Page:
JK: Predicting biotechnology cycles has been close to impossible. The sector performed well in the late 1990s and early 2000s, and poorly in the late 2000s, and it has come back strong these past three years. The performance of the space seems correlated to both the overall economic conditions and macroeconomic policies. When there is more liquidity, and thus more easy money in the market, people tend to be increasingly willing to bet on the biotech industry, hoping that at least one of the companies they invest in will receive FDA approval for a drug that will become a blockbuster, in turn driving outperformance and revaluation of the originator company.

Despite the increase in success stories these last few years, just a small fraction of companies were developing new drugs. While a large portion of recent outperformance has come from successful drug innovation and higher FDA approval rates, it also resulted from favorable monetary policy. As monetary policies may shift, this could dampen enthusiasm for biotechnology companies.

This ties into a concern about whether the sector has the ability to retain investor interest and confidence. Further events that could trigger weakness across the sector include price controls for what some people deem expensive therapies [such as Gilead's Sovaldi], the pace of innovation and the outcomes of clinical trials, such as Vertex Pharmaceuticals Inc.'s ($VRTX) combination trials in cystic fibrosis. Clinical failures, slowing industry growth and increased regulatory risk remain factors to watch as new targeted therapies with high efficacy rates and fewer side effects also progress to the marketplace.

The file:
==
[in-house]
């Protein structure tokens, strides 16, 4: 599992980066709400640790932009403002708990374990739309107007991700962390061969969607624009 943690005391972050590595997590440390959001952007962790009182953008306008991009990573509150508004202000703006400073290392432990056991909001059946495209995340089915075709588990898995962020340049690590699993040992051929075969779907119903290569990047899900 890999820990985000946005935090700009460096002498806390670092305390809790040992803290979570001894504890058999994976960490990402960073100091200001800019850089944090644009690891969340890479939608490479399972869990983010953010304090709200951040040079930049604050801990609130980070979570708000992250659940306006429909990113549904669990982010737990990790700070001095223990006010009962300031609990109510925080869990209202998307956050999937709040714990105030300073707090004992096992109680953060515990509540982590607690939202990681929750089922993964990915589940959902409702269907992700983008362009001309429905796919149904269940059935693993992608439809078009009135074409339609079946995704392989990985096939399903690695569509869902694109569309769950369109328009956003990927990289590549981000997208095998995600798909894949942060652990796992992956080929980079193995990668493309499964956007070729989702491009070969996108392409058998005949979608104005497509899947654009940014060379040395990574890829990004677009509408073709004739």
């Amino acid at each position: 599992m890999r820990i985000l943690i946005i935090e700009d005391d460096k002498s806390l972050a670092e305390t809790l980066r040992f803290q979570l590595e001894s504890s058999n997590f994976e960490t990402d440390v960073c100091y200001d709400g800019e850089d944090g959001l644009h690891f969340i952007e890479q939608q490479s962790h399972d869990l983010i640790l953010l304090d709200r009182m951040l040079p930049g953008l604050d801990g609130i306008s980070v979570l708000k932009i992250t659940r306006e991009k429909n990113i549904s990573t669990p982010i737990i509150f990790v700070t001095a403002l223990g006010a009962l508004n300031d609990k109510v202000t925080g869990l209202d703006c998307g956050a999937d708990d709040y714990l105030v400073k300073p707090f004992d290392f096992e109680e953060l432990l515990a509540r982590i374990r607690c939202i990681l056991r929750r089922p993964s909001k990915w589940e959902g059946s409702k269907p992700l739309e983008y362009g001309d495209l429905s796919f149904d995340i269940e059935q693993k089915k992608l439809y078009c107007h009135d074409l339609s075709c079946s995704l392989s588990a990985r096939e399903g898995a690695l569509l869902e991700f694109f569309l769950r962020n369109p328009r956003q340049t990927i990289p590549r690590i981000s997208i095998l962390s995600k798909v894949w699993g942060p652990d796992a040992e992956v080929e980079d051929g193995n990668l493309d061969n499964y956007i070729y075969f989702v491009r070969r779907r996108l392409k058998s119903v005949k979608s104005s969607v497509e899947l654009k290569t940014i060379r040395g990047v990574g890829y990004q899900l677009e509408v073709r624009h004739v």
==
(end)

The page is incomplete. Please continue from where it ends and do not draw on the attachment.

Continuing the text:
TLSR: Thank you for your time and comments.

Jason Kolbert has worked extensively in the healthcare sector as product manager for a leading pharmaceutical company, as a fund manager and as an equity analyst. Prior to joining Maxim Group, where he is head of healthcare research, senior managing director and biotechnology analyst, Kolbert spent seven years at Susquehanna International Group, where he managed a healthcare fund and founded SIG's biotechnology team. Previously, Kolbert served as the healthcare strategist for Salomon Smith Barney. He is often quoted in the media and is a sought-out expert in the biotechnology field. Prior to beginning his Wall Street career, Kolbert served as a product manager for Schering-Plough in Osaka, Japan. He received a bachelor's degree in chemistry from State University of New York, New Paltz, and a master's degree in business administration from the University of New Haven.

This interview was conducted by the editors of Streetwise Reports and can be read in its entirety here.DISCLOSURE: 

1) The following companies mentioned in the interview are sponsors of Streetwise Reports: None. Streetwise Reports does not accept stock in exchange for its services.
2) Jason Kolbert: I own, or my family owns, shares of the following companies mentioned in this interview: None. I personally am, or my family is, paid by the following companies mentioned in this interview: None. My company has a financial relationship with the following companies mentioned in this interview: None. I was not paid by Streetwise Reports for participating in this interview. Comments and opinions expressed are my own comments and opinions. I had the opportunity to review the interview for accuracy as of the date of the interview and am responsible for the content of the interview.